3 cups plain dry bread crumbs
6 extra-large eggs, beaten
1 1/2 cups ketchup

Preheat the oven to 325 degrees.

In a large soup pot or Dutch oven (big enough to serve as your mixing bowl), sauté the onions with a little olive oil over medium heat. Cook for 5 minutes or so until beginning to become tender, and then add the salt and thyme. Saute for another 5 minutes, until fully soft and translucent, but not browned. Off the heat, add the worchestershire, chicken stock, tomato paste, and both mustards. Stir until all the ingredients are combined. Allow to cool to room temperature.

NOTE: If you want to speed up the process, once the mixture is not piping hot, add the bread crumbs and some of the turkey to bring the temperature down. You just want to make sure the eggs don’t scramble.

With clean hands, fold in the meat, eggs, and bread crumbs. Make sure the meat is well distributed, without breaking it apart into mush. Turn out onto two rimmed cookie sheets and form into loaves.

Squirt ketchup over the top of both loaves and glaze evenly with a spatula, making sure to go all the way around the sides.

Cook in the oven for 1 ½ hours. Let stand under foil for ten minutes, and then serve along side roasted vegetables, like carrots, parsnips, or Brussels Sprouts.

Fennel-Potato Puree with Mascarpone
Makes 15-20 servings

This recipe was inspired by Giada’s Fennel Puree. While mine is still rather thin, I added more potato than fennel to bulk it up a bit and make it more substantial next to the meatloaf. She used mint to freshen the mixture, but I thought this would be a little weird with the traditional flavors of the meatloaf, and decided to use parsley instead. Either way, the mascarpone is what truly makes this dish special.


8 large fennel bulbs, trimmed, hearts removed, and thinly sliced
5 medium potatoes, peeled and thinly sliced
5 garlic cloves, crushed and skins removed
2 quarts chicken stock
1 quart milk
1lb mascarpone cheese
2 teaspoon salt
¼ cup fresh parsley leaves
In a large stock pot or Dutch oven, combine the fennel, potato, garlic cloves, stock, and milk. Bring the mixture to a simmer over high heat, then turn it down to medium and cook, stirring occasionally, until the vegetables are tender, about 30 minutes.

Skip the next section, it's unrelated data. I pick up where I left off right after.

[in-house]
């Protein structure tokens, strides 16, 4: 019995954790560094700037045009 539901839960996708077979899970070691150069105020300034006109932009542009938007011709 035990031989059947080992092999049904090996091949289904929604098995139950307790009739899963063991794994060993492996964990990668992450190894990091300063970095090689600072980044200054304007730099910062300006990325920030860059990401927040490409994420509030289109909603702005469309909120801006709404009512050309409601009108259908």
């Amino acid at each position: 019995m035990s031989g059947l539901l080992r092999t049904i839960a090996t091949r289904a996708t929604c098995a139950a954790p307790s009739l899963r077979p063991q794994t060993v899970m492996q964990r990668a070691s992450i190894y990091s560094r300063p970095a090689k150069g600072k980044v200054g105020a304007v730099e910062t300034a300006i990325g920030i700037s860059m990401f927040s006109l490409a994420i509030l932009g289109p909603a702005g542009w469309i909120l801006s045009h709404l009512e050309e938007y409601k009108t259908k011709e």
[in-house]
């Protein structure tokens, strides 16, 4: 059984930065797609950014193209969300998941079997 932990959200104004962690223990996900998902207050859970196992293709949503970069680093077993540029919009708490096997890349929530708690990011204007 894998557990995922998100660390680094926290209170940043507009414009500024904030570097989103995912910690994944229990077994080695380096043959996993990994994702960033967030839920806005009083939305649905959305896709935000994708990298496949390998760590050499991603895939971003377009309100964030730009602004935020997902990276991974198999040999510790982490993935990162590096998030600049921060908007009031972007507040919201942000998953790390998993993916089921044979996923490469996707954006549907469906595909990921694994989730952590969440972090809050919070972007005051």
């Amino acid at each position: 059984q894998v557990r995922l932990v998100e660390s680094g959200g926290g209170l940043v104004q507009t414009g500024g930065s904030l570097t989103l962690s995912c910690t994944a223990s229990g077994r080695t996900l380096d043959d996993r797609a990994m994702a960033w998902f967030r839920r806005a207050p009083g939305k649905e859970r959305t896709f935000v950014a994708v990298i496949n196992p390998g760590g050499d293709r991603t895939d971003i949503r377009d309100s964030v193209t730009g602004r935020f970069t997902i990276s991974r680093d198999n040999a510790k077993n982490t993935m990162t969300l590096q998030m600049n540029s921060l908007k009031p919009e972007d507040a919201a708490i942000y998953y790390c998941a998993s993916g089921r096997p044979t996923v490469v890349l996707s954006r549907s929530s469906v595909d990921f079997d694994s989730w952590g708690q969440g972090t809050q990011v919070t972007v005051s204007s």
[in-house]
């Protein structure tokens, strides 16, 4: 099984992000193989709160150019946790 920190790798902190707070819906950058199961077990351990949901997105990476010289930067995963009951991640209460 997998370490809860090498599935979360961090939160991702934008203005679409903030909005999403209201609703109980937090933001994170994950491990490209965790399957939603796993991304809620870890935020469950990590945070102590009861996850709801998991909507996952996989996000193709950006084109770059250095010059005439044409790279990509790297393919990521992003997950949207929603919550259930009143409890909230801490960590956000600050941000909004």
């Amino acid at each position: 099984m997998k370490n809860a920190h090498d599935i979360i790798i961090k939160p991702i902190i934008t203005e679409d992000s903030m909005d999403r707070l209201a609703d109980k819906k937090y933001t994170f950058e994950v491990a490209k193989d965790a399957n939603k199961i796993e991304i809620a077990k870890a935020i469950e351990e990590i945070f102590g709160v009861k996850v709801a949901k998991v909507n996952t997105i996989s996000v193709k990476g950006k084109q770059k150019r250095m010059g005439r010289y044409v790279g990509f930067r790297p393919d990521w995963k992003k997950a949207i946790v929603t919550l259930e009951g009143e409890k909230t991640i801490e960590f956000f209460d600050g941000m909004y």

Using a slotted spoon, transfer the solids to a food processor and puree until smooth. Alternatively, you can drain most of the liquids from the pot by using the lid to catch the solids, and then puree with an immersion blender. Add the mascarpone, salt, and parsley, and blend until combined. Taste for seasoning, and set aside for at least 15 minutes, but up to an hour (this will allow it to thicken slightly). Serve room temperature with the meatloaf, or reheat right before service.

Mrs Malloch’s Ginger Pear Cake
Makes 1 delicious cake

My friend Steph’s mother makes 20 batches of this cake to give away as holiday gifts, which means, though her kitchen is no doubt transformed into a cake factory during this time, the dessert is both easy and affordable. When I watched Steph make it at Sophie’s it seemed simple enough to add on one batch to any holiday dinner. Not to mention, the batter was outrageously delicious.


3 cups flour
1tsp baking soda
1tsp salt
1tsp nutmeg
1 24oz can pears cut up (no syrup)
1 ½ tbsp fresh grated ginger
3 eggs
2 cups sugar
2 tsp vanilla
¾ cup vegetable oil
1cup diced crystallized ginger

Preheat the oven to 350.

Thoroughly spray a bundt pan or loaf pan with Pam for baking (or regular Pam and a dusting of flour). Combine flour, soda, salt and nutmeg in a medium mixing bowl and set aside. Beat eggs, sugar and vanilla with a whisk or electric mixer. Slowly add the oil. Add the fresh ginger and stir to combine. Add flour mixture and pears in alternating batches. Stir in diced crystal ginger. Pour into pan and bake for about an hour. Use the toothpick test (the pear and ginger will be a bit sticky, so dont mistake them for the batter and over bake). Cool, unmold and sprinkle with powdered sugar.

Be sure not to forget the LOVE.

Posted in: Cooking for Others
  • Jessie

    Though I doubt I'll be making meatloaf for twenty anytime soon, I have never thought of putting mustard in my meatloaf before and I LOVE the idea! I may even be able to sneak it past my mustard-hating fiance…

  • preventionrd

    I don't know which recipe I want to make first…they all look out of this world! So impressed! And I don't ever forget the love… 😉

  • cornellcrawford

    Have you ever tried using puff pastry instead of crescent dough for the pigs-in-blankets? I think it really "classes" up this appetizer.

  • Caitlyn

    Mmmm I'm still dreaming about those pigs in a blanket…and Whitney. Sigh.